Achieving Total Transportation Cost Savings Through Bimodal Freight Balancing
4flow has released a supply chain management study entitled “Shipping, fast and slow – Balancing airfreight and sea freight in volatile manufacturing supply chains”.
In the study, supply chain researchers from 4flow investigate optimization strategies for balancing air and sea transportation in variable-volume supply chains in the manufacturing industry.
To do so, 4flow developed a model that utilizes real-world data to simulate the use of these two transportation modes.
Dr. Stefan Wolff, Chairman of the Supervisory Board of 4flow stated;
“We wanted to test the widespread notion that airfreight should only be used in cases of emergencies and bottlenecks. Our results show that planned airfreight can be the cost-optimal solution depending on demand variability.”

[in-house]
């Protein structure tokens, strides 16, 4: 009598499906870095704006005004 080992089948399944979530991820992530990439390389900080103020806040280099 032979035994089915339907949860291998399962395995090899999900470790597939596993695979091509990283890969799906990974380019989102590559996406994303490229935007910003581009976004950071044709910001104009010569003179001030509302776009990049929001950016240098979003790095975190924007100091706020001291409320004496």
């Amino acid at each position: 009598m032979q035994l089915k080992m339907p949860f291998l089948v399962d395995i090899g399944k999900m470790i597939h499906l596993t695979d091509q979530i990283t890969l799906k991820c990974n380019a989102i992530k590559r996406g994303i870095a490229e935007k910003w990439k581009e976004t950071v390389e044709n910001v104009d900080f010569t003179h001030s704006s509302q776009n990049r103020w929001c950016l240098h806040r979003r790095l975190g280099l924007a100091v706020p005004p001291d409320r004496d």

The results of the study demonstrate that in volatile conditions, a combination of air and sea transportation leads to improved savings in total transportation costs when compared to a simple avoidance of air freight use.
Of course, each option has its respective advantages and disadvantages. Airfreight, while more expensive, helps to counteract the excessive inventories and spikes in demand that can result from the elevated product variation and shortened product lifecycles present in global supply chains.
In the study, the 4flow research team concludes that especially in cases of high volatility, companies should look past its high cost to view airfreight as a standard mode of transportation rather than an emergency backup.
That said, there is no one-size-fits-all transportation concept that combines the two modes of transportation, as there are a wide variety of company-specific factors to be considered.
4flow’s research indicates that customized analysis of available demand, inventory, and product data is necessary to establish the right mix of air and sea freight for each company’s needs.